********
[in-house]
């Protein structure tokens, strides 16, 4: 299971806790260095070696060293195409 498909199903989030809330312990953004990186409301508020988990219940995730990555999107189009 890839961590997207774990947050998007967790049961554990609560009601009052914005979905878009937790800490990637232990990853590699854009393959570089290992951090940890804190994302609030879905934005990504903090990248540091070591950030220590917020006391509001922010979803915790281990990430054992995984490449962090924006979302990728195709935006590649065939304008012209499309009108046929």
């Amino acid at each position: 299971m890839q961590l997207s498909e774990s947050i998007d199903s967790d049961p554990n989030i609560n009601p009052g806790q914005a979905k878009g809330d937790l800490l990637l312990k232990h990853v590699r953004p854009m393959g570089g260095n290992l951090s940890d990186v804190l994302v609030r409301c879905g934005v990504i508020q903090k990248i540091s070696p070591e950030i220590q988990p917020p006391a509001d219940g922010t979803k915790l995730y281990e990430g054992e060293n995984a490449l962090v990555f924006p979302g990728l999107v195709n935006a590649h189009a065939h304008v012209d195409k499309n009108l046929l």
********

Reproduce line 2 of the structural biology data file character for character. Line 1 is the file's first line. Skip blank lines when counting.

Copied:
């Protein structure tokens, strides 16, 4: 299971806790260095070696060293195409 498909199903989030809330312990953004990186409301508020988990219940995730990555999107189009 890839961590997207774990947050998007967790049961554990609560009601009052914005979905878009937790800490990637232990990853590699854009393959570089290992951090940890804190994302609030879905934005990504903090990248540091070591950030220590917020006391509001922010979803915790281990990430054992995984490449962090924006979302990728195709935006590649065939304008012209499309009108046929």